It isn’t new ground for the libertarian-minded lawmaker, but his reception at CPAC was indicative of party change:
“The GOP of old has grown stale and moss-covered… Our party is encumbered by an inconsistent approach to freedom. The new GOP will have to embrace freedom in both the economic and personal sphere.”
Sen. Paul received cheers following his contrast of the present and future of the party. The message of fiscal conservatism and social liberty could be penetrating the conventional Republican party ranks.
Last week’s 13-hour traditional filibuster has put the Senator in the political spotlight. He joked about spending 13 hours on the podium with two large binders and spent time revisiting the theme of drones and civil liberties.
Aside from Sen. Paul’s speech, CPAC mentioned political compromise sparingly. He stated, “We must stand for something so powerful and so popular that it brings people from the left and the right and the middle.”
The Senator’s speech recognized the growing importance of young voters:
“The Facebook generation can detect falseness and hypocrisy from a mile away. They are the core of the ‘leave me alone’ coalition. They doubt social security will be there for them. They worry about jobs, money, rent, and student loans.”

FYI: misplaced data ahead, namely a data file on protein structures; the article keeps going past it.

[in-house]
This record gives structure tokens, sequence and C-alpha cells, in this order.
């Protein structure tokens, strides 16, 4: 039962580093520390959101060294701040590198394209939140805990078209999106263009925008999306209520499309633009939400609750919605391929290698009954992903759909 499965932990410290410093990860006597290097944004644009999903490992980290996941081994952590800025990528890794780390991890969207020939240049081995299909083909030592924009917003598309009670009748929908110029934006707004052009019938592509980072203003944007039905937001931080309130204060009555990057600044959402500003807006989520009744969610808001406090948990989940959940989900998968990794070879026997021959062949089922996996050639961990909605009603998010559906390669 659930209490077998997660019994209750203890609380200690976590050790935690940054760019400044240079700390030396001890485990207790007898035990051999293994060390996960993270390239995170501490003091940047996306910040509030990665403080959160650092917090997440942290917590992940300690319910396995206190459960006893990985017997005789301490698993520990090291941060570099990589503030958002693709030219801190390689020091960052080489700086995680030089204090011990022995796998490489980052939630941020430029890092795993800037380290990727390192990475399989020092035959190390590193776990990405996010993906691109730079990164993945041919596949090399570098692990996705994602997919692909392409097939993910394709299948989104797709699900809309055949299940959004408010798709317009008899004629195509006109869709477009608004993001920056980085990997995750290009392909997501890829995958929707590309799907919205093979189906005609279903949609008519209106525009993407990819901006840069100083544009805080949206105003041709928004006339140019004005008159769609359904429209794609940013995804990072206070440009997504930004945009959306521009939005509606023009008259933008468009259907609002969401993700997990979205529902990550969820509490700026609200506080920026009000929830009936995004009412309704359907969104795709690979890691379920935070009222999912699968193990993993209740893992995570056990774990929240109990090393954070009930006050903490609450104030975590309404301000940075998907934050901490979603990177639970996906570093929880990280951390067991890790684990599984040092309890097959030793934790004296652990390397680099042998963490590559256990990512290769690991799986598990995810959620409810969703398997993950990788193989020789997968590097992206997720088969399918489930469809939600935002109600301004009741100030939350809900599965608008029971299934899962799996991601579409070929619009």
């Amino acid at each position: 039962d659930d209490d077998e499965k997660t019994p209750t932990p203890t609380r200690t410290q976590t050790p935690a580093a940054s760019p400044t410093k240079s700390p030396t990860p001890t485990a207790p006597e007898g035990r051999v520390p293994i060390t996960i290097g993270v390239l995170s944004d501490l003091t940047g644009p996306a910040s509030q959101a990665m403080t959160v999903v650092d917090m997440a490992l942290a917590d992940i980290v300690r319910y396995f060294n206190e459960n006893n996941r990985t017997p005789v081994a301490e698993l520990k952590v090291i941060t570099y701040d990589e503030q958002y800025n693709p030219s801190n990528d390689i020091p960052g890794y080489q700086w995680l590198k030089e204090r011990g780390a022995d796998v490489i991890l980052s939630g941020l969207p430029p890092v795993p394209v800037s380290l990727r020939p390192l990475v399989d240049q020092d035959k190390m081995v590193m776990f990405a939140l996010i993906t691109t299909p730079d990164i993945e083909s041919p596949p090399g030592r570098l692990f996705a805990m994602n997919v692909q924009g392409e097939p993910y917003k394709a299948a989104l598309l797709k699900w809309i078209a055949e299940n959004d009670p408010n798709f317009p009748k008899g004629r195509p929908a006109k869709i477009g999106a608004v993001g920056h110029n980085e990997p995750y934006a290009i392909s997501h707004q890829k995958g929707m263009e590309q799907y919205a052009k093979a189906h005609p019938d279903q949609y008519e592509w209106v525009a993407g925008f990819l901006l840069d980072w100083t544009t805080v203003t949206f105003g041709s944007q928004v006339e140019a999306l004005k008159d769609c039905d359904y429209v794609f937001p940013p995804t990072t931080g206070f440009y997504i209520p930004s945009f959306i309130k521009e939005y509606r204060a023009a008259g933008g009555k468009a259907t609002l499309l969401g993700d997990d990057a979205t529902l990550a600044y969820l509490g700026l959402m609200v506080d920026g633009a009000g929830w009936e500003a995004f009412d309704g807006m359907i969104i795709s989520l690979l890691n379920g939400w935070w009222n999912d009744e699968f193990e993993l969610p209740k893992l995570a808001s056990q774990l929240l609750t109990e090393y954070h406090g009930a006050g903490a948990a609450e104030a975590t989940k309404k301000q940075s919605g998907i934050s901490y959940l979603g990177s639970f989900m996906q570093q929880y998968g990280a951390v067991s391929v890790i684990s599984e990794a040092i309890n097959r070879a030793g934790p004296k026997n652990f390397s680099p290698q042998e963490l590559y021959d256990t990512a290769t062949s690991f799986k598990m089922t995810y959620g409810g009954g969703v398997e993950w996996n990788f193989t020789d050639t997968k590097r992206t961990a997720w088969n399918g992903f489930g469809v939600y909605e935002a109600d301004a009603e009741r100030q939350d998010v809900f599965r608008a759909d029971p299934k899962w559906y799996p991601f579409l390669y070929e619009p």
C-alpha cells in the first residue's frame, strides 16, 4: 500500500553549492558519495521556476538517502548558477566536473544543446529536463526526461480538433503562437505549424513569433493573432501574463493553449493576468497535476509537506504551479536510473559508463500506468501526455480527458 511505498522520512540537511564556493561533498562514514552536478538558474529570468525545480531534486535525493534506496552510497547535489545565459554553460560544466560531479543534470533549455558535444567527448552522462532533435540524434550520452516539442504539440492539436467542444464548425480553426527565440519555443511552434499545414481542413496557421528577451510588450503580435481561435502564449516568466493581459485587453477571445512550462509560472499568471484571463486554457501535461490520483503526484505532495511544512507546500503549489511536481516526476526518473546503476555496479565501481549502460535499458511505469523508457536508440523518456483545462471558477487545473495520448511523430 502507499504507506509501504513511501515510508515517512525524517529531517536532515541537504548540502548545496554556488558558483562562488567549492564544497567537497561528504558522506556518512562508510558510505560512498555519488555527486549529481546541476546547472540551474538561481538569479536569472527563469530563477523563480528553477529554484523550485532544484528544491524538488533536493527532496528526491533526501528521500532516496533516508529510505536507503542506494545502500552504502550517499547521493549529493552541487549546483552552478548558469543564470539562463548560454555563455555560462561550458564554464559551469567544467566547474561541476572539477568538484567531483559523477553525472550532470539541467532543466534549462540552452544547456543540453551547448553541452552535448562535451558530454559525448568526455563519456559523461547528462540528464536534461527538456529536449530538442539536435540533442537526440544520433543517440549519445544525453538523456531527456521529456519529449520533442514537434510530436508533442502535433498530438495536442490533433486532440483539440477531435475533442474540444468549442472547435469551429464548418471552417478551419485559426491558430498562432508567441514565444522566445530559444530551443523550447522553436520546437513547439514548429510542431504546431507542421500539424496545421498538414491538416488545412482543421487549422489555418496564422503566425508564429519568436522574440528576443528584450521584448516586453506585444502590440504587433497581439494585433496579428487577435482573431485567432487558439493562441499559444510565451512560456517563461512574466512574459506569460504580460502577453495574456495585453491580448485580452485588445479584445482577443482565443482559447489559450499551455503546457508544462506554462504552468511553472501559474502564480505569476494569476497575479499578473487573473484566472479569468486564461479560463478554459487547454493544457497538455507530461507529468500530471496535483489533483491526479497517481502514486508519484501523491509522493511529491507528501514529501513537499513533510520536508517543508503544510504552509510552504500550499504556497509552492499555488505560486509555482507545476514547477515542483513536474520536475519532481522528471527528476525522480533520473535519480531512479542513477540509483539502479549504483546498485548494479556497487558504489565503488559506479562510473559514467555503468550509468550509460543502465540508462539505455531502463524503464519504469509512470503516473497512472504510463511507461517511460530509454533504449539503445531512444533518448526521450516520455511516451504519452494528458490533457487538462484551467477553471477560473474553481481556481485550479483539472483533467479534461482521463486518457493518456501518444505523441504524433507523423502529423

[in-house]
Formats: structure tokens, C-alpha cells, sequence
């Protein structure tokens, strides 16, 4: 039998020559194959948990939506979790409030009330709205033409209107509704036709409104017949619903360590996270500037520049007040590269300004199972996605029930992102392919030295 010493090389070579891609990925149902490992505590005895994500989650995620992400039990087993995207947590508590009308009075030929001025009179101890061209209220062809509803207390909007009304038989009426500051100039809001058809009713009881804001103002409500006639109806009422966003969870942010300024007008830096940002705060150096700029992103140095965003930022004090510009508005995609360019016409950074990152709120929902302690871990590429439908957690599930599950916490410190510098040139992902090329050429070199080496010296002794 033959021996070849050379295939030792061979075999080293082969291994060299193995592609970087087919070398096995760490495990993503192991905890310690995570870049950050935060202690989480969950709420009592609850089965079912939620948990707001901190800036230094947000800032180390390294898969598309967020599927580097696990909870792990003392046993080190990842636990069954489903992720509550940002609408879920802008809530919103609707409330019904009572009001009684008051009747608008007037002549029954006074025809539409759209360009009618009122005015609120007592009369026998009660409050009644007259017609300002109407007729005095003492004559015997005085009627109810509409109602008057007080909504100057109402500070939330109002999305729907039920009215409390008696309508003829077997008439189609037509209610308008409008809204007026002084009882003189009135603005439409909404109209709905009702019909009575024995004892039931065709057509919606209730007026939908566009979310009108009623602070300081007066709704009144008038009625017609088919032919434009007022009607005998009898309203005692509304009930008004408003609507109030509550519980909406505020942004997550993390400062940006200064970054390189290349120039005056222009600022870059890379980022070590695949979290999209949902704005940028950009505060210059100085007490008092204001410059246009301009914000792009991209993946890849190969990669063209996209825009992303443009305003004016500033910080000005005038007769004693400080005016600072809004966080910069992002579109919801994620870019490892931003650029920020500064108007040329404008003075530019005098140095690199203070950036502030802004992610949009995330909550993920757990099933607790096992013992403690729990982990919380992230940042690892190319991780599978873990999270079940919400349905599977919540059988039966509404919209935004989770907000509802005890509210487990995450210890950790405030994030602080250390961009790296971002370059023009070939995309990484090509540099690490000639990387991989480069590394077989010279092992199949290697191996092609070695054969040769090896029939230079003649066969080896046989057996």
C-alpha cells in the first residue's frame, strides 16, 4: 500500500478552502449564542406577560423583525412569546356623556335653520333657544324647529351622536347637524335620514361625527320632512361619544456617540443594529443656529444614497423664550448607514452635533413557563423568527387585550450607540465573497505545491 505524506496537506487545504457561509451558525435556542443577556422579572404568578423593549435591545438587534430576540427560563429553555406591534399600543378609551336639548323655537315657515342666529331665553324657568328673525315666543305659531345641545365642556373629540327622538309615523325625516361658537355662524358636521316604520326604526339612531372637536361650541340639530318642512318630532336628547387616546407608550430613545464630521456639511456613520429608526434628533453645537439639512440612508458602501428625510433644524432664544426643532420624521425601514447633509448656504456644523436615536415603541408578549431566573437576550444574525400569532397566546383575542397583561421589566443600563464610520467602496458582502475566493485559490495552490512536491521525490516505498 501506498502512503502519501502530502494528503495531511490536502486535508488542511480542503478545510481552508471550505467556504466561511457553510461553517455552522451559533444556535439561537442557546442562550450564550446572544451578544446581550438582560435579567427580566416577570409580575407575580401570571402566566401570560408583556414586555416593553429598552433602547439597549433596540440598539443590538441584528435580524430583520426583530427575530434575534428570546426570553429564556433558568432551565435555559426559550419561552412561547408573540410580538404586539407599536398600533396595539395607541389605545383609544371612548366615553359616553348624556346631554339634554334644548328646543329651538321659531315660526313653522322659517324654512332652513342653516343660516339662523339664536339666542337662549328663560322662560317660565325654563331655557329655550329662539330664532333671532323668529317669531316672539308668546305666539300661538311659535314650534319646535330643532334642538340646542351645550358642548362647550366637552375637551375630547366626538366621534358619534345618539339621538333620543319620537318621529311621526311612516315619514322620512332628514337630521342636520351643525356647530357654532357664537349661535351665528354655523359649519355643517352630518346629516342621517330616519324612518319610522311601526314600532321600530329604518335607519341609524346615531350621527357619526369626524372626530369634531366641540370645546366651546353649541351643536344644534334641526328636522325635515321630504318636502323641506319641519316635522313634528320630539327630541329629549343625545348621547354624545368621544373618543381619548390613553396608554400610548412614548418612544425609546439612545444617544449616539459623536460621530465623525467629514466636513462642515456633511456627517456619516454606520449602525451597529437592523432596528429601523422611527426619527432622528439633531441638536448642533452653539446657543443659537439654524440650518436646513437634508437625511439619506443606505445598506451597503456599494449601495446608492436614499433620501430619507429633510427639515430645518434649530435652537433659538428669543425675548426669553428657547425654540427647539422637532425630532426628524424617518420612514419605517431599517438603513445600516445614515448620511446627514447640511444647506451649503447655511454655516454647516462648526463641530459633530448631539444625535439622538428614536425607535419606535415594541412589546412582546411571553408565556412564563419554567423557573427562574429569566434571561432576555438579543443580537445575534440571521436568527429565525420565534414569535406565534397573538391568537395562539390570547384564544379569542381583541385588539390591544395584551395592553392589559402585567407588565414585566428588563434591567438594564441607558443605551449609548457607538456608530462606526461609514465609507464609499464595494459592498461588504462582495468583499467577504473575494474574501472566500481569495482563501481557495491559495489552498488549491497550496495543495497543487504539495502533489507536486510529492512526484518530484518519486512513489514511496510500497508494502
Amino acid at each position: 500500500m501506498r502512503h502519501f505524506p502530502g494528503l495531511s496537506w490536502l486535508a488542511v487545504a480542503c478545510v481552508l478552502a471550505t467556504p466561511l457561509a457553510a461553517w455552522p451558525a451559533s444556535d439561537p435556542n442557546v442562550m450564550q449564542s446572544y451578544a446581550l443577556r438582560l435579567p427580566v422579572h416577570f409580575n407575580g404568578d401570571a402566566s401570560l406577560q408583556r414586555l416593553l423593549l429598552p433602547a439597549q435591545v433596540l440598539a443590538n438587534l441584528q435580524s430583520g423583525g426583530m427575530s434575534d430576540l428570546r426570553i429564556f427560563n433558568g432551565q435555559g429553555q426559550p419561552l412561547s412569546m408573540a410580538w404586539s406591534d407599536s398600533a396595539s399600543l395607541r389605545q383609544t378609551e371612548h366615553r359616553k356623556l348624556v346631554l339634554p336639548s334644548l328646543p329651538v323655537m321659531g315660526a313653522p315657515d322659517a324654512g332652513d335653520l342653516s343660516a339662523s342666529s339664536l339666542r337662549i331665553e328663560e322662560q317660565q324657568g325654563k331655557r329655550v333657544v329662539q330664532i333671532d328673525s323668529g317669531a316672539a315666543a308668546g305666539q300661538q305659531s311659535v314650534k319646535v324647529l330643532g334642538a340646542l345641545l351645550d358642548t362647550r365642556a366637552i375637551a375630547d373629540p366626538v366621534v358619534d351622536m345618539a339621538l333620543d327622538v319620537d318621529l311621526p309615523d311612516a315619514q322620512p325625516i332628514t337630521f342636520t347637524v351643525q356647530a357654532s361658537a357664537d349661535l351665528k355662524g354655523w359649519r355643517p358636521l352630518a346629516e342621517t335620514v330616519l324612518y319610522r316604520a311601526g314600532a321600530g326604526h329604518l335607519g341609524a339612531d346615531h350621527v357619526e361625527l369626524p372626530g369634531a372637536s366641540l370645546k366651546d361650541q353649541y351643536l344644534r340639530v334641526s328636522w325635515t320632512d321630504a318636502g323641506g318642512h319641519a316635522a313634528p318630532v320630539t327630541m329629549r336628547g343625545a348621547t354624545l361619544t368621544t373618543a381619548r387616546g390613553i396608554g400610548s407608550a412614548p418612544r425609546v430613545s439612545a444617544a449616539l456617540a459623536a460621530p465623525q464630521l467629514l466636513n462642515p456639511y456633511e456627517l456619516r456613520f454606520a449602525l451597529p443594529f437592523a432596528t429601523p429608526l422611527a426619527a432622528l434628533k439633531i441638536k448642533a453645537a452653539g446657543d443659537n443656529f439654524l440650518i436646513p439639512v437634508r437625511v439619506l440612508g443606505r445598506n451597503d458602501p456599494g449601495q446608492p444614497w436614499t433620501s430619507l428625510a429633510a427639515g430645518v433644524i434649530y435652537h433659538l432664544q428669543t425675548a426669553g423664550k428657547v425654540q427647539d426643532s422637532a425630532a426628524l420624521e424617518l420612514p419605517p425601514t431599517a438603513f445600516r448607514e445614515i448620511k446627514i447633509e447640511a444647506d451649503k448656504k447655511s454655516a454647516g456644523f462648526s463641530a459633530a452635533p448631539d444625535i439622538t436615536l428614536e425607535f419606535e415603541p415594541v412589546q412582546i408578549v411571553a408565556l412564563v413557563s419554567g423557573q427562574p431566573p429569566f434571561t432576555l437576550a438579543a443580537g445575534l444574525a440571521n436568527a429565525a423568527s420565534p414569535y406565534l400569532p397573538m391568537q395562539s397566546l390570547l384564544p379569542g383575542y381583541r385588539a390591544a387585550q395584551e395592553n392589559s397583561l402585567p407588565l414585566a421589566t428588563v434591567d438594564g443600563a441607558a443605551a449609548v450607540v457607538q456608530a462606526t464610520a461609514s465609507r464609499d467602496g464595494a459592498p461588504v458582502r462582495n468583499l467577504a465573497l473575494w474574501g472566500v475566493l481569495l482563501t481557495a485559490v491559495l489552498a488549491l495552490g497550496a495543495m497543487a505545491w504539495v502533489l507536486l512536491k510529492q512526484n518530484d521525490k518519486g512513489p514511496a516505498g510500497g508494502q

Around 46 million eligible voters were between the ages of 18 and 29 in the 2012 election. The youth voting bloc is expected to grow leading up to the 2016 election, making up almost one-third of the electorate. Share stat: Tweet
Sen. Paul’s speech also covered core Republican ideals. He argued preserving the right to bear arms is dependent upon upholding the Fourth Amendment. Lowering the corporate tax rates by half and a 17 percent flat personal income tax were a part of Sen. Paul’s upcoming budget proposal.
Abolishing the Department of Education drew the biggest cheers. However, eliminating a growing agency is unlikely, but has been on the conservative agenda in the past.
If the Republican party is serious about contending in the future, embracing fundamental changes in the party platform may be necessary. Instead of preaching to the crowd, Rand Paul at CPAC shifted the crowd’s focus.